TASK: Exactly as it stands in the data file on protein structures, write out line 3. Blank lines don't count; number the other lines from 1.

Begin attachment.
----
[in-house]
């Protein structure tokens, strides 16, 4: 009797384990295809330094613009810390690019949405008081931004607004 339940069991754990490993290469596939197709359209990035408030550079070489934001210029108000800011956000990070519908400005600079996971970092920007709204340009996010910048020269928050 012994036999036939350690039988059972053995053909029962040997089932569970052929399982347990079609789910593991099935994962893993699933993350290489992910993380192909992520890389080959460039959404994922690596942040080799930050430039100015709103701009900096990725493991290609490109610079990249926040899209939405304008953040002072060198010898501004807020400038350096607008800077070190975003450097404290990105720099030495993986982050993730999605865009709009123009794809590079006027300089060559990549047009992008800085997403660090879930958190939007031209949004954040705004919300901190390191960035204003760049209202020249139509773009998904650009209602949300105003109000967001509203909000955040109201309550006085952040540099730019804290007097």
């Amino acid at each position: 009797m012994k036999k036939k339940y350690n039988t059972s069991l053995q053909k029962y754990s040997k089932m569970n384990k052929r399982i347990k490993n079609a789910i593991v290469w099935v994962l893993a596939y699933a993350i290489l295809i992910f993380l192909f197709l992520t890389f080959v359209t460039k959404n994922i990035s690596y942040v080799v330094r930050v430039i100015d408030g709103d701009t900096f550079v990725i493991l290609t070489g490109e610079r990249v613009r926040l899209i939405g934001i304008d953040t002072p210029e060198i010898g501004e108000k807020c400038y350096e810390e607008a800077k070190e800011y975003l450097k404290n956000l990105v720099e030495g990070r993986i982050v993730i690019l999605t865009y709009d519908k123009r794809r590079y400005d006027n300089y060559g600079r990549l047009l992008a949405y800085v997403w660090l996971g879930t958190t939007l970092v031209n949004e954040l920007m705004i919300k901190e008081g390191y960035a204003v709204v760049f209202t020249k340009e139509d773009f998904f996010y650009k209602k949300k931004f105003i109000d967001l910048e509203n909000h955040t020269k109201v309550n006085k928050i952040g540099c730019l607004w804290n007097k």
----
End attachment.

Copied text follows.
């Amino acid at each position: 009797m012994k036999k036939k339940y350690n039988t059972s069991l053995q053909k029962y754990s040997k089932m569970n384990k052929r399982i347990k490993n079609a789910i593991v290469w099935v994962l893993a596939y699933a993350i290489l295809i992910f993380l192909f197709l992520t890389f080959v359209t460039k959404n994922i990035s690596y942040v080799v330094r930050v430039i100015d408030g709103d701009t900096f550079v990725i493991l290609t070489g490109e610079r990249v613009r926040l899209i939405g934001i304008d953040t002072p210029e060198i010898g501004e108000k807020c400038y350096e810390e607008a800077k070190e800011y975003l450097k404290n956000l990105v720099e030495g990070r993986i982050v993730i690019l999605t865009y709009d519908k123009r794809r590079y400005d006027n300089y060559g600079r990549l047009l992008a949405y800085v997403w660090l996971g879930t958190t939007l970092v031209n949004e954040l920007m705004i919300k901190e008081g390191y960035a204003v709204v760049f209202t020249k340009e139509d773009f998904f996010y650009k209602k949300k931004f105003i109000d967001l910048e509203n909000h955040t020269k109201v309550n006085k928050i952040g540099c730019l607004w804290n007097k």